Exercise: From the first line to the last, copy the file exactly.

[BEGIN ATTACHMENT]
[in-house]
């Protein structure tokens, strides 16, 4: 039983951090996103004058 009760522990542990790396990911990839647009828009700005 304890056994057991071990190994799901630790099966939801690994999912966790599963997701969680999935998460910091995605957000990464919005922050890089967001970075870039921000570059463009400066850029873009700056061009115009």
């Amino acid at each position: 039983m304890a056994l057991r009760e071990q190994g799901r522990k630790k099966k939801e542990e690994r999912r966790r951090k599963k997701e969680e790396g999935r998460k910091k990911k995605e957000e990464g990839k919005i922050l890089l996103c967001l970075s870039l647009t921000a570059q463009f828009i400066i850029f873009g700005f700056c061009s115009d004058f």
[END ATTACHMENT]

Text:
[in-house]
């Protein structure tokens, strides 16, 4: 039983951090996103004058 009760522990542990790396990911990839647009828009700005 304890056994057991071990190994799901630790099966939801690994999912966790599963997701969680999935998460910091995605957000990464919005922050890089967001970075870039921000570059463009400066850029873009700056061009115009």
């Amino acid at each position: 039983m304890a056994l057991r009760e071990q190994g799901r522990k630790k099966k939801e542990e690994r999912r966790r951090k599963k997701e969680e790396g999935r998460k910091k990911k995605e957000e990464g990839k919005i922050l890089l996103c967001l970075s870039l647009t921000a570059q463009f828009i400066i850029f873009g700005f700056c061009s115009d004058f």